Reviewed by Johnny Butane
Starring Melanie Donihoo, Jovan Jackson, Jame Lemarr, Morgan McCarthy
Directed by Mel House
Lovecraft’s world isn’t an easy thing to capture on screen whether you have a huge budget or, in the case of Closet Space, one that pretty much only allows you to shoot in one location. Sometimes by trying too hard, filmmakers end up shooting themselves in the foot and coming up with something that looks far worse than their budget should have allowed but there are times, few of them, when the concept of capturing a world of dark, tentacled, ancient creatures is handled just right by all involved.
For the most part, I was happy to discover, Closet Space was one of the latter group. Sure, some of the makeup is questionable and the effects can, at times, be a bit dodgy, but the film’s got its heart in the right place and never tries to hit some ambitious but unattainable level with this budget.
The story finds some grad students being invited out to home in the middle of a seemingly isolated field, told by one of their friends that their professor, who’s been gone for weeks on one of his frequent expeditions, has found something amazing there.
And indeed he has. You see, their professor has found … a closet.
But not just any closet, oh no; this is a closet that defies all laws of physics by containing a very, very long hallway, down which their lies a T intersection and even more twists and turns from there. Since the professor hasn’t been heard from in days, and there’s a lot of footage showing his team going in and out of the closet, they figure something must’ve gone wrong and push forward to investigate.
Meanwhile one of the new team’s girlfriends decides she wants nothing to do with all this creepy science stuff and traipses off on her own. Of course she doesn’t make it too far (check out her death in our Broadband section!), but the next day she’s back at the house, more willing than ever to go along with the teams’ plan for finding whatever lies beyond the closet. Damn shifty women!
So our explorers go in and get a helluva lot more than they bargained for; I seriously doubt any of them had any idea what to expect, but it’s not what they do end up finding, that’s for sure. I won’t give away too much, but suffice it to say there are some tentacles involved and an entire race of creatures eager to make their way into our world.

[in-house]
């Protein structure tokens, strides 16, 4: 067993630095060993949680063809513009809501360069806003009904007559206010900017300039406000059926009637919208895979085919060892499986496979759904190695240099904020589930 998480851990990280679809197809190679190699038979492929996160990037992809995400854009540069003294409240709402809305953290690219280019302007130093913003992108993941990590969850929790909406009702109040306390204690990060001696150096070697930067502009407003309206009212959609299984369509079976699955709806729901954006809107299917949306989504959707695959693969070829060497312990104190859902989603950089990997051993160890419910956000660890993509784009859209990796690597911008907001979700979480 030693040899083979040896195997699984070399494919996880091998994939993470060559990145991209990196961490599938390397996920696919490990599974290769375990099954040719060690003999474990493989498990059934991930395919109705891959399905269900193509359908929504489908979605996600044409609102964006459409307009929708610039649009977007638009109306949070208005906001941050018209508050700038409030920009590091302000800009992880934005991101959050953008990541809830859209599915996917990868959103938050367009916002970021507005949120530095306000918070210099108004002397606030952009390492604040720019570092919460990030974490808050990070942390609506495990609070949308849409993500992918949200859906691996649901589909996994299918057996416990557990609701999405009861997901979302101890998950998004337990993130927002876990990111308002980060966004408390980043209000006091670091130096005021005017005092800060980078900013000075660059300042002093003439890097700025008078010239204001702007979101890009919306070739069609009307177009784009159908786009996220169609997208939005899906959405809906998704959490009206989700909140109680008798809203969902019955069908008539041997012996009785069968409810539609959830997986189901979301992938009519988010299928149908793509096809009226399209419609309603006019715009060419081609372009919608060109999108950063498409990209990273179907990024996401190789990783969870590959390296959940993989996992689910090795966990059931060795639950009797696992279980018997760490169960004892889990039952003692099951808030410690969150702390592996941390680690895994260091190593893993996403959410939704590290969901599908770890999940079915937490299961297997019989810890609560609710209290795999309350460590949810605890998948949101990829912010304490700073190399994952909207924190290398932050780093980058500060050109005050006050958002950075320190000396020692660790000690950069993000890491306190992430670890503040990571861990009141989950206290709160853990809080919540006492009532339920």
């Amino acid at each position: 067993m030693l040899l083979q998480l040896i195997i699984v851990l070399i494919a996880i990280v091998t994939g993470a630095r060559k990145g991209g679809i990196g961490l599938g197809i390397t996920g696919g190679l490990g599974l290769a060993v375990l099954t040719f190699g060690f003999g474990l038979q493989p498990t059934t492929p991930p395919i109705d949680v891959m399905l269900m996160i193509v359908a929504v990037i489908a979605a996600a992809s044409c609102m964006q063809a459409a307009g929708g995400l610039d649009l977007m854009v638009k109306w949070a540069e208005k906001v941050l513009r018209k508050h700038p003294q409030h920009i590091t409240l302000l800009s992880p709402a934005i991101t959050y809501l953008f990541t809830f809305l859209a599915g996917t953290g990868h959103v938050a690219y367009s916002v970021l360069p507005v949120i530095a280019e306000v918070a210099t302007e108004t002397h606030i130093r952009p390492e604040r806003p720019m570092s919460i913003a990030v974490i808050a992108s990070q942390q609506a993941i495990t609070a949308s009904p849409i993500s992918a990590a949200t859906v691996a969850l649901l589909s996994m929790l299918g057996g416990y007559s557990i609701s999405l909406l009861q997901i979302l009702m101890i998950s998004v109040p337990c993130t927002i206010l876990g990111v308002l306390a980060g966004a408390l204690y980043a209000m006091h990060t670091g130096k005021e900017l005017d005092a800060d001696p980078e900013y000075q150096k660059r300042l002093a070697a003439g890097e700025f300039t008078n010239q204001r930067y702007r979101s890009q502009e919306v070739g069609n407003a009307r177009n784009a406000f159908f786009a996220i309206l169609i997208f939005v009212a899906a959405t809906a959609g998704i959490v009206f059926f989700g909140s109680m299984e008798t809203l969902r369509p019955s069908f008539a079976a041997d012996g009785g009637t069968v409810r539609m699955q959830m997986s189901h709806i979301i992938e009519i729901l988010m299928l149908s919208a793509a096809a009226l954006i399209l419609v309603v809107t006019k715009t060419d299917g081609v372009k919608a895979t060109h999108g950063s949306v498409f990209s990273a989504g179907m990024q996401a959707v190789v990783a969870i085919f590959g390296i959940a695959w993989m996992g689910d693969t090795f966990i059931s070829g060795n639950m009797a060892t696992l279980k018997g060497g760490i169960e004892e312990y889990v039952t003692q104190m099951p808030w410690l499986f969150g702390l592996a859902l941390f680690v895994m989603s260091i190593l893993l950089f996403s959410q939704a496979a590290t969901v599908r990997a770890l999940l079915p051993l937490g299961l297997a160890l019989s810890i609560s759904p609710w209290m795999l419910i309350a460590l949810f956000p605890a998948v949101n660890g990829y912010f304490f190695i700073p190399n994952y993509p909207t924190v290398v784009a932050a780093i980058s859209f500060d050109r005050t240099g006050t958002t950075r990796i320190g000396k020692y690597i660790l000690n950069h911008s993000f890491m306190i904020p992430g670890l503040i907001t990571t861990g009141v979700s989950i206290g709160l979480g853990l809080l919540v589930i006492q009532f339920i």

Closet Space is not the mythos in the most traditional sense; you can tell director House had the basic concept of Lovecraftian creatures in mind but not the budget to pull them off right, so he used the “less is more” approach, and it works really well for the most part. The crew at Oddtopsy FX are responsible for the gore, which isn’t as plentiful as you think but is quality, if not sometimes obviously low-budget, work when you do see it.
What really surprised me about Closet Space, though, was how smart it was. I mean, sure, we’re dealing with grad students here but they’re not the typical horror movie college students ™ ; these are people who are excited about what they do and are eager to learn as often as possible, not just fuck around drinking and trying to have sex with one another, though that does happen to a degree. Some of the dialogue gets a bit heavy at times, mainly you can see that Mel and crew wanted to be sure the audience got the uniqueness of the situation, but it never gets to the fast-forward point, thank Dagon.
So yeah, Closet Space has issues that almost all first-time low budget features do, but the subject matter, intellect of the characters and solid pacing place it a step above the rest of the indie schlock that’s out there. I really hope this leads to bigger and better things for everyone involved (yes, even the cast were good!) and they learn from what minor issues Closet Space did have; I can see them doing some truly kick ass stuff in our genre down the road and Closest Space is a damn good start!
3 1/2 out of 5
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